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06 Aug 2014

Untold stories from the frontline

Rachael Porter

by Rachael Porter

UK Archives Manager, HSBC

Untold stories from the frontline

More than 4,000 war cards from Midland Bank were transcribed by volunteers

At last we are off, or shall be at 11’clock tonight. My address henceforth will be Mediterranean Expeditionary Force,” wrote Frank Sykes on 28 July 1915 to his former colleagues at the Midland Bank branch in Heckmondwike, West Yorkshire.

Four months later he died “whilst on active service in Gallipoli”, his staff index card recorded. A space on the back for ‘Remarks’ allowed colleagues to report in greater detail where soldiers had been sent and what they had endured.

One colleague of Sykes added: “By his death, the Bank lost the services of a splendid and faithful servant.”

Our aim is to uncover the life stories of more than eight million men and women who served Britain and the Commonwealth during the First World War

The card is one of more than 4,000 describing former Midland Bank employees that fought in the First World War. The collection is now available online as part of the Imperial War Museums’ Lives of the First World War.

The cards were filled in at the branches during the war and then gathered together at the bank’s head office when the conflict ended. They were forgotten until the 1970s when Edwin Green, Midland Bank’s first archivist, found them hidden away on “a high and grimy shelf” in what was the stationery department in Colindale, North London.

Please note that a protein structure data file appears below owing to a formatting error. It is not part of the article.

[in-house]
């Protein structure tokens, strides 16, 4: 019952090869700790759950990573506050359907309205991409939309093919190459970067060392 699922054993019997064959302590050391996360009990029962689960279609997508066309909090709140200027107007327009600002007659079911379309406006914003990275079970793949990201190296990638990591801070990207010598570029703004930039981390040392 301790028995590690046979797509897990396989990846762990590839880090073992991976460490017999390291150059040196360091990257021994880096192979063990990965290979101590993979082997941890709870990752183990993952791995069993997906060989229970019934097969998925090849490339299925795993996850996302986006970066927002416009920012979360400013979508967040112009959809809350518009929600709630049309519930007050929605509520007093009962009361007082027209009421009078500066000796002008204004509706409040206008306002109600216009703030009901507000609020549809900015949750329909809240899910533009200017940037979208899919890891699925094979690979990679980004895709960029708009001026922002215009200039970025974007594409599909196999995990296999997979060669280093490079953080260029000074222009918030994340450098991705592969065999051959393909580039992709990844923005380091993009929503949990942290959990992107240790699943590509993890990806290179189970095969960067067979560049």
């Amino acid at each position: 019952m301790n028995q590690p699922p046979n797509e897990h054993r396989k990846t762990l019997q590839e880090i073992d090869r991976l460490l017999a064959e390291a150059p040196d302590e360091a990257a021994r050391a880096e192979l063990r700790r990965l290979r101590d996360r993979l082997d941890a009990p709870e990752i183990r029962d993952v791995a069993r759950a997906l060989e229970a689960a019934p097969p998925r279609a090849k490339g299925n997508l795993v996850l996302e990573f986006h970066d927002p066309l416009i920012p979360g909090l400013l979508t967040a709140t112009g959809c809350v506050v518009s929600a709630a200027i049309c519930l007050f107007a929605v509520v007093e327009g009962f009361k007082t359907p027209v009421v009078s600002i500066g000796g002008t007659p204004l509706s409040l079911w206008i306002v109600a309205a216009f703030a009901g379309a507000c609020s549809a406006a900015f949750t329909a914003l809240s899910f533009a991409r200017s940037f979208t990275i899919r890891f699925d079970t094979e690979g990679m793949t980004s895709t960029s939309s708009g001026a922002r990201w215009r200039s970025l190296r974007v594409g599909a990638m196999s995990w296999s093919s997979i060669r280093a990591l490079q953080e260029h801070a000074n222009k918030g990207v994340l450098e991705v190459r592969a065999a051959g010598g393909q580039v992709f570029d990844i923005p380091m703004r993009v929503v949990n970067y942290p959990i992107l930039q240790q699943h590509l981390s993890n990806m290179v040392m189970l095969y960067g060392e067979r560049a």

Midland Bank was bought by HSBC in 1992 and its archives have been carefully preserved. The HSBC Archives team wanted as many people as possible to access the cards but transferring them to a digital format has been difficult. The records had to be scanned and information transcribed because character recognition software could not read the handwriting. More than 250 HSBC staff helped with the process, viewing the cards and transcribing the information.

Untold stories from the frontline
Former Midland Bank employee John Parish shares his father's war story

Finally the Midland Bank information was uploaded to the Imperial War Museums’ website on 4 August to coincide with the 100th anniversary of the start of the conflict.

Anyone can now search online for further details of people who worked for Midland Bank before joining the forces during the First World War.

Luke Smith, who is leading the First World War Centenary Programme at the Imperial War Museums, said: “Our aim is to uncover the life stories of more than eight million men and women who served Britain and the Commonwealth during the First World War. We are delighted that HSBC has decided to share this wonderful archive material describing people from the Midland Bank who went off to serve in the war.”

The Lives of the First World War project is now available online at www.livesofthefirstworldwar.org.

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